Tuesday, May 8, 2012

Crank (Wacko) Science and Grade School Kids

Leave aside for now the legions of garage inventor  loons-- those with a smidgen of education and a shaky command of science jargon--who are always claiming to have invented an invisibility cloak, telekinesis brain-augmenter, anti gravity and perpetual motion machines, and water-powered personal helicopters and vacuum cleaners.  Real physicists and biologists look forward to the daily mail bag with a mixture of dread and giddy anticipation:  the spill of mail both snail and digital always reveals a bunch of pasty folk with engineering or nutrition certificates who've used "quantum" principles and their own "divine light circuits" and "bio-angel control fields" to allow "silent command" of that busty girl behind the donut counter who won't give them the time of day.

Every now and then a reasonably distinguished scientist will publish a book that seems on the surface to be a staid, rational work purporting to the explain life, the universe, and our ultimate destiny as sentient meat-beings on a dust ball orbiting an undistinguished yellow sun in the cosmic doldrums where no respectable alien would buy a home or send their kids to school.  Two recent hilarious examples are Frank Tipler's Physics of Immortality, and Ray Kurzweil's The Singularity is Near.  Both of these goombahs think future technology is racing exponentially toward an inconceivable explosion/implosion or something that will very soon allow things like downloading of human consciousness into digital mediums and the ultimate resurrection of the dead--meaning your awful cousin Jocko who used to chase you with his boogers is waiting for you billions of years ahead.  No escape, compadre.

There is also a scattering of think tanks around the world working with little success so far on invisibility,  personal anti gravity machines, and other such wish-fulfillment fantasies. (My favorite thing in the otherwise forgettable movie Mystery Men was the Invisible Boy, a hero who could become invisible to fight evil--but only when no one was looking at him.)  Good luck to these guys, who seem less deluded and more tech-savvy than others. 

However, to all of the above I say:  Look no further than a 3rd grade classroom to find powers far surpassing any hoped for in the wildest flights of scientific or SF fancy.   The most attentive teacher will be astonished to find children with names like Galaxy, Stardust, Joseph, Mary, and Nabisco (real, I swear it!) with teleportation abilities that allow them to be at the reading station one microsecond and found digging a hole far away on the kickball field the next.  The same applies to their instantaneous control of objects like pencils and scissors--they vanish into wormholes opened by the adepts--and paper cut-out squares of alphabet letters which will variously be found pasted to the high ceilings ("How the hell did you get it up there! Show me!") or stuffed down John-John, the Runny-Nosed Kid's pants or pasted all over the class mascot, a large rubber octopus named Big Mama.  "And where did all the Girl Scout cookies go!!!?" "How did you get all that candy!!!?" Government cabals and ultra-secret spy orgs:  start sending out your minions with contracts and pay perks.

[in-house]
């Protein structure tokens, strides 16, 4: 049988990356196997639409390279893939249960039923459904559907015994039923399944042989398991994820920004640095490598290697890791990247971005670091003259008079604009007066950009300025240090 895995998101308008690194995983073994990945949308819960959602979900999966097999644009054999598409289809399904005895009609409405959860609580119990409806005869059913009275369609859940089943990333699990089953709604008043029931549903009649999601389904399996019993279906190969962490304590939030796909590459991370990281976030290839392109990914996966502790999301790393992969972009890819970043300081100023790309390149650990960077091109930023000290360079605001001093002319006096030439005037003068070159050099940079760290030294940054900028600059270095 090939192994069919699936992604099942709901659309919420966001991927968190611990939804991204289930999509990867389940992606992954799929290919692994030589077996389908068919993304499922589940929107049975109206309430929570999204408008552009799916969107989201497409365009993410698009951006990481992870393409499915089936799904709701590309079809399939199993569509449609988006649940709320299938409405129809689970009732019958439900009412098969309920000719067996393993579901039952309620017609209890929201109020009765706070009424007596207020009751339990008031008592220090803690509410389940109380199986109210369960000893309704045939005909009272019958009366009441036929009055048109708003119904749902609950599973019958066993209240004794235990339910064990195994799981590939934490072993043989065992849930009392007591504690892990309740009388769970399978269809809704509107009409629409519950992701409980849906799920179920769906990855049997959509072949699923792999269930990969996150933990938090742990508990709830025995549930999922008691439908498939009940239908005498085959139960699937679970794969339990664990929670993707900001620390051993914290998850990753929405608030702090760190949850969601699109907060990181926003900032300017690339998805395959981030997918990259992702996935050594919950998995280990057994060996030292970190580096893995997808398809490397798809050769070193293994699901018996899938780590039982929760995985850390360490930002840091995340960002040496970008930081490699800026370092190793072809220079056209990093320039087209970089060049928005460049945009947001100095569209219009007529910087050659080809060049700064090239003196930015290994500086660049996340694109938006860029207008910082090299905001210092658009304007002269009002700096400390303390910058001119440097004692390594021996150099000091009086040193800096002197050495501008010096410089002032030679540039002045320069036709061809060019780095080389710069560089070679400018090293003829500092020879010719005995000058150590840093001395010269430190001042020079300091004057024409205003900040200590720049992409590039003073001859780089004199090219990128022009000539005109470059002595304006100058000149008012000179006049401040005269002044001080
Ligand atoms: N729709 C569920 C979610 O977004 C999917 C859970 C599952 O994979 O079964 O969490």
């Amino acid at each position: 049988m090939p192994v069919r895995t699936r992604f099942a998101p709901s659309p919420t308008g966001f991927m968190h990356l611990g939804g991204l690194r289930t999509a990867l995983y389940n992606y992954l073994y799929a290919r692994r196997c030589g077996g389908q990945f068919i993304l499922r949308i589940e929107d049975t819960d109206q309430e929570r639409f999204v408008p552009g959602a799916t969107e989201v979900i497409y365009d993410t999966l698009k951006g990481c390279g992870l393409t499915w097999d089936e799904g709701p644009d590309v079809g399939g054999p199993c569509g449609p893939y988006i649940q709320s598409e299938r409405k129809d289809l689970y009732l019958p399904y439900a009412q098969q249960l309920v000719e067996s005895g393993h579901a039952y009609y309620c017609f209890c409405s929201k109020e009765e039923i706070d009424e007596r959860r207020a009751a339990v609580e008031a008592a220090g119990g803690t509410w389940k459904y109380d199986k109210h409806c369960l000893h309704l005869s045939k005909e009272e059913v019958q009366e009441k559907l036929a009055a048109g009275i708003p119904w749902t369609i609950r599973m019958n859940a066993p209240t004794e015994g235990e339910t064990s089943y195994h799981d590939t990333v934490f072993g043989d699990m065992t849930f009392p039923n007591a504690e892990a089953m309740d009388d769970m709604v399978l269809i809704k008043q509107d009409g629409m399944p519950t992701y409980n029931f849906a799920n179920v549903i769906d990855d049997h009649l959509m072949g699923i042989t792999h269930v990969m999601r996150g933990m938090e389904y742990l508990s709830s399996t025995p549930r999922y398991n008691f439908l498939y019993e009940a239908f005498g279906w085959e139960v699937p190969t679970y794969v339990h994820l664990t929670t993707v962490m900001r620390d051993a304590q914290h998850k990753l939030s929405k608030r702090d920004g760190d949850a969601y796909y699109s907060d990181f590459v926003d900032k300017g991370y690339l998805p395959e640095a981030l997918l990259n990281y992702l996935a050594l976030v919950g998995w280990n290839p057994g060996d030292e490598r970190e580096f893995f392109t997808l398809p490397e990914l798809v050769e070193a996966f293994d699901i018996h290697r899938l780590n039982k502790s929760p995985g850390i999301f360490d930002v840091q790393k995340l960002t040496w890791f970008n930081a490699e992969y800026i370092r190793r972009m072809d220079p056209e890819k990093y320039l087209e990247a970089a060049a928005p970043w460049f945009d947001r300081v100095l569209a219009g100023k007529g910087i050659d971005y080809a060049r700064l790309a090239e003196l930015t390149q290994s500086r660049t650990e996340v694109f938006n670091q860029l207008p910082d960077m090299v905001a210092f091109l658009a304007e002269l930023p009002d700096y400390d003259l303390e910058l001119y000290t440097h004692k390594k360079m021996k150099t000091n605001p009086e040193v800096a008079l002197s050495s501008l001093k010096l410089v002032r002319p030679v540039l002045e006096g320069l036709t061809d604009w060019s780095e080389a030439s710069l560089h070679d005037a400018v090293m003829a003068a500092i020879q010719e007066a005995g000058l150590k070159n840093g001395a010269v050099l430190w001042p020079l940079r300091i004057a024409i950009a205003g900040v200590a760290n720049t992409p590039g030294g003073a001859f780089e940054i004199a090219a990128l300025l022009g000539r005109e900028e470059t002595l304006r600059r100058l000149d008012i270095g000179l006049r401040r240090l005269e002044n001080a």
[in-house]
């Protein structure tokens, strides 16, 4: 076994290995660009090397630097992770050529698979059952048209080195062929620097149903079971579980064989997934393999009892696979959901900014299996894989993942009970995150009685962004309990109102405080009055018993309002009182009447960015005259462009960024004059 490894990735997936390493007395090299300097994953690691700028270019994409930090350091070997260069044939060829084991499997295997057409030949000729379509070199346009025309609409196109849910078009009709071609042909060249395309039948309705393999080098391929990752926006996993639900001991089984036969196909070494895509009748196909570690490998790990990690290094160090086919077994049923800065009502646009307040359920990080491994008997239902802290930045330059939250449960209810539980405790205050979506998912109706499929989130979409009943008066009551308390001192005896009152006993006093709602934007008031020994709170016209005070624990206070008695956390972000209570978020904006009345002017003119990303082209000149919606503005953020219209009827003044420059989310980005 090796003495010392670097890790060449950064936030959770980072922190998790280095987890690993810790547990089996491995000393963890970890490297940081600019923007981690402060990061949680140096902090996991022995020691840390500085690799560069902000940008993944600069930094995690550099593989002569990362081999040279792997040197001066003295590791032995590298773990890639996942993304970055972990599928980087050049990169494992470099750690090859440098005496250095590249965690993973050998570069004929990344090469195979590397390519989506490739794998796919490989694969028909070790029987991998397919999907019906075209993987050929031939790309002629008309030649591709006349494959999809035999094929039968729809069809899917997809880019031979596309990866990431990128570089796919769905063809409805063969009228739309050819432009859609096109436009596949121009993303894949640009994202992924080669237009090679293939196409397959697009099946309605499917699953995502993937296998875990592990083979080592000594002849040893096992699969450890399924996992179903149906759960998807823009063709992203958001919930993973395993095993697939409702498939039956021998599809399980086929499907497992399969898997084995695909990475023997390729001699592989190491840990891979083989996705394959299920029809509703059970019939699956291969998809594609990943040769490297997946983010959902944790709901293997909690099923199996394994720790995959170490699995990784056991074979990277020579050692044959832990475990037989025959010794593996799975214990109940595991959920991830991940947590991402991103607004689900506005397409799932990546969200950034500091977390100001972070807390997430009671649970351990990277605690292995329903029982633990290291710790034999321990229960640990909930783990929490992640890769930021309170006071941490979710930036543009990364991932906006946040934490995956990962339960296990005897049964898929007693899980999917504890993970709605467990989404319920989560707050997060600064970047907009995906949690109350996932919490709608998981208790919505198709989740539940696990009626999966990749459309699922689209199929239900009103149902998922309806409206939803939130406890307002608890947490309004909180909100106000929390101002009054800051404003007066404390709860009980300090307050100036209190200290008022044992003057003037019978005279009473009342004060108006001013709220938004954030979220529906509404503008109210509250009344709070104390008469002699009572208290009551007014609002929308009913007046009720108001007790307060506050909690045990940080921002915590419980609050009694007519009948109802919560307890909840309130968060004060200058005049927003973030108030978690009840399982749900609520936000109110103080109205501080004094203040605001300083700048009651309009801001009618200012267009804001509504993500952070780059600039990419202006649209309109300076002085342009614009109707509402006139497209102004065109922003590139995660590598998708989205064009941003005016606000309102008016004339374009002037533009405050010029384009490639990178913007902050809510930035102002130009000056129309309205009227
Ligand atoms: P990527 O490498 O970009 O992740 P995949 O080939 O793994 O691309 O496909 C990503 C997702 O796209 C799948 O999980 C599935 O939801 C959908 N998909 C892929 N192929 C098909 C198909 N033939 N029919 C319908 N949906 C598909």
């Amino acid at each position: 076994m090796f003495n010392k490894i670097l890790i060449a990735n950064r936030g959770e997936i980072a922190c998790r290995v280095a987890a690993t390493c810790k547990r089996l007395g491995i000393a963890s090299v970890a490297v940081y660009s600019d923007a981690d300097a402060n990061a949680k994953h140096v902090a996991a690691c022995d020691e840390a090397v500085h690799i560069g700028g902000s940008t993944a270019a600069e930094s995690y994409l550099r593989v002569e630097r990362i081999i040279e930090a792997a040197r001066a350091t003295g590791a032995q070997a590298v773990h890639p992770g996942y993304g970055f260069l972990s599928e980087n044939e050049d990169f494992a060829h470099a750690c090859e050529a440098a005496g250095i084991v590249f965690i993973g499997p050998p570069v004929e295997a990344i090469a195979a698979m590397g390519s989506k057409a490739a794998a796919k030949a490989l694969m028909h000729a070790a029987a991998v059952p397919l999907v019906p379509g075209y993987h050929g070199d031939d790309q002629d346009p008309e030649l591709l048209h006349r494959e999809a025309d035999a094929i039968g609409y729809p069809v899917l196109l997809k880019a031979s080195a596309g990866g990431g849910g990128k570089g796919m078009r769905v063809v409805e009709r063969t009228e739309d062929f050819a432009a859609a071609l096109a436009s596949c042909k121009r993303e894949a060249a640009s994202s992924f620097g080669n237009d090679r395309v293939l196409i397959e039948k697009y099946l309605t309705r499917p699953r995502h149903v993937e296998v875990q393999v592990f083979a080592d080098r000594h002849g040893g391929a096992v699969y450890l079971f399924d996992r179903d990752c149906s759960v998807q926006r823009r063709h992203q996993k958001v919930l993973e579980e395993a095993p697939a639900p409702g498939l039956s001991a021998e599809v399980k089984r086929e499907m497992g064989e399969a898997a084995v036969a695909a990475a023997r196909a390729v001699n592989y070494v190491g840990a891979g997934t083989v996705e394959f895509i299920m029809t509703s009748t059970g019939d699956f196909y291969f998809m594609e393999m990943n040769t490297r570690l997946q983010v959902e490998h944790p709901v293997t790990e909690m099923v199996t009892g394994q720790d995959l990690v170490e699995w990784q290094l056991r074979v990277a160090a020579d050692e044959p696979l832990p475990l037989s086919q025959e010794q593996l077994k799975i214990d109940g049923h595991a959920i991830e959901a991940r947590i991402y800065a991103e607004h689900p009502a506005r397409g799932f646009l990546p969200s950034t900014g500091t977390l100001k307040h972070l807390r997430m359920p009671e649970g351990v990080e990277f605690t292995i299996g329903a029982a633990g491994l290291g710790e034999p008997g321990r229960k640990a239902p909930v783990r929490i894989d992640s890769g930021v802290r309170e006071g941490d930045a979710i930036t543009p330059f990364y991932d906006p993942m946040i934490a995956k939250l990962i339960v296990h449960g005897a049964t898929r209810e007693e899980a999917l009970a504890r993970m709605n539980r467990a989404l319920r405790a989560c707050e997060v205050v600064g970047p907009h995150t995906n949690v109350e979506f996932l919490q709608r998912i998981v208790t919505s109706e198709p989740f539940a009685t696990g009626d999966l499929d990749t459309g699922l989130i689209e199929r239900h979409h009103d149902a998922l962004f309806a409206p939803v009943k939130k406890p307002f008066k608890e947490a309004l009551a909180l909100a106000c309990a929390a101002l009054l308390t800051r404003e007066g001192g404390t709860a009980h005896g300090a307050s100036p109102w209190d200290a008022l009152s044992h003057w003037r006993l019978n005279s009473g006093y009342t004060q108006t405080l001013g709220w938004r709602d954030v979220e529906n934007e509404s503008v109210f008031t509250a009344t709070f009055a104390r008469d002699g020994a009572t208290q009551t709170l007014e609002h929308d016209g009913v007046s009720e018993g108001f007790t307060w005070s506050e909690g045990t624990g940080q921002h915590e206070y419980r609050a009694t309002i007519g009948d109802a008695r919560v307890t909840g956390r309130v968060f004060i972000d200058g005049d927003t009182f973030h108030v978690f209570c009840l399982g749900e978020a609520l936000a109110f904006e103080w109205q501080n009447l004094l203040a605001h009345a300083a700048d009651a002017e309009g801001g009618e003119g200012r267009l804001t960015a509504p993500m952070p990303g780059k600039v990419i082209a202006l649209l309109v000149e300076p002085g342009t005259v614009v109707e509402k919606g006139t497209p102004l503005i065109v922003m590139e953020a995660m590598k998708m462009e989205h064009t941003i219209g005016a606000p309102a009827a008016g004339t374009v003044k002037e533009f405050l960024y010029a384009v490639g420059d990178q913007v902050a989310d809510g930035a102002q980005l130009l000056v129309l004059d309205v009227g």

Contrast to the wandering or temporally settled homeless who,  having no special powers other than scary stares, nostril-clearing smells, and flailing blows, must hoard their possessions and procure them through mundane means.  They must also do things like spend huge percentages of their lives securing their possessions:  tying up walking shoes each night to bed poles, using knots of Gordian complexity on packs, satchels and even plastic bags;  some folk have so many mini-locks attached to their outside packs they sound like Santa's sleigh hovering along at ground level.

My dear, deceased friend Matt from Texas (check out his posthumous novel, Hook Man Speaks), had everyone beat with his invention of the 4th dimensional portal.  Math geeks like Rudy Rucker, eat your heart out.   I met Matt at a writing program in Baton Rouge where we had several classes together and drank a lot of coffee and beer.  Matt read every new novel published, attended all new films, even bad ones, three or four times, read all newspapers and journals, enjoyed Broadway musicals, and still found time to watch all new TV shows.  In his spare (spare!) time he charmed, wined and dined the lassies, took time out for long lunches with friends, donated time to helping me with various writing projects.   

How did he do it?  He spent weeks or months in a 4th dimensional space that allowed him to accomplish gargantuan amounts of work, never age or tire, then descend to our dirty, arduous plane, rarin' to go.  He left voluminous papers, mostly his entertaining and inventive fiction employing folktales and bits of magical whimsy, but sometimes I fantasize that buried within that stuff or crated away--think the end of Citizen Kane--is a machine or set of blueprints that will allow its finder the power to remake the world.  Better that a basically decent fellow like Matt probably burned the whole lot.  Think of the damage the next Saddam Hussein could inflict if he got his paws on it.

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